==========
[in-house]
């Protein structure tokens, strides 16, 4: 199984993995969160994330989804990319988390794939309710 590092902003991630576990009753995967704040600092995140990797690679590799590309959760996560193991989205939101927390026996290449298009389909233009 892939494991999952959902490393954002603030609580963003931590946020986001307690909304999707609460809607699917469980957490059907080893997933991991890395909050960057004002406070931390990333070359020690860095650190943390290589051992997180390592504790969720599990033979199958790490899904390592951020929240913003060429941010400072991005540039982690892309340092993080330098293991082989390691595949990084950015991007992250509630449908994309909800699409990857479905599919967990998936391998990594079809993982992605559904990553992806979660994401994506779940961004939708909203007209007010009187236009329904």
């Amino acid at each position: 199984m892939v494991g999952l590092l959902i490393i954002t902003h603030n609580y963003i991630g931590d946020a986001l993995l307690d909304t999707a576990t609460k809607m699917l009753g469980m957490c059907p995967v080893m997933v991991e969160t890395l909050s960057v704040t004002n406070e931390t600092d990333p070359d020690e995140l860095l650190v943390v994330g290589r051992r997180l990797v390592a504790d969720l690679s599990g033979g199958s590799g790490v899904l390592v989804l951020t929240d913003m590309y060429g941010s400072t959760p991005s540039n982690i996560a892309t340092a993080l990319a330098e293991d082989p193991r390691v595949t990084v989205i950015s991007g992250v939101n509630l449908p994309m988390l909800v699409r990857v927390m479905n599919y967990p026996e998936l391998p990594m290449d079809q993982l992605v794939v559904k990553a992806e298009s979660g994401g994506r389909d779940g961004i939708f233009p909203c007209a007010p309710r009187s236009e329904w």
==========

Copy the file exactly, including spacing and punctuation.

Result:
[in-house]
């Protein structure tokens, strides 16, 4: 199984993995969160994330989804990319988390794939309710 590092902003991630576990009753995967704040600092995140990797690679590799590309959760996560193991989205939101927390026996290449298009389909233009 892939494991999952959902490393954002603030609580963003931590946020986001307690909304999707609460809607699917469980957490059907080893997933991991890395909050960057004002406070931390990333070359020690860095650190943390290589051992997180390592504790969720599990033979199958790490899904390592951020929240913003060429941010400072991005540039982690892309340092993080330098293991082989390691595949990084950015991007992250509630449908994309909800699409990857479905599919967990998936391998990594079809993982992605559904990553992806979660994401994506779940961004939708909203007209007010009187236009329904």
């Amino acid at each position: 199984m892939v494991g999952l590092l959902i490393i954002t902003h603030n609580y963003i991630g931590d946020a986001l993995l307690d909304t999707a576990t609460k809607m699917l009753g469980m957490c059907p995967v080893m997933v991991e969160t890395l909050s960057v704040t004002n406070e931390t600092d990333p070359d020690e995140l860095l650190v943390v994330g290589r051992r997180l990797v390592a504790d969720l690679s599990g033979g199958s590799g790490v899904l390592v989804l951020t929240d913003m590309y060429g941010s400072t959760p991005s540039n982690i996560a892309t340092a993080l990319a330098e293991d082989p193991r390691v595949t990084v989205i950015s991007g992250v939101n509630l449908p994309m988390l909800v699409r990857v927390m479905n599919y967990p026996e998936l391998p990594m290449d079809q993982l992605v794939v559904k990553a992806e298009s979660g994401g994506r389909d779940g961004i939708f233009p909203c007209a007010p309710r009187s236009e329904w």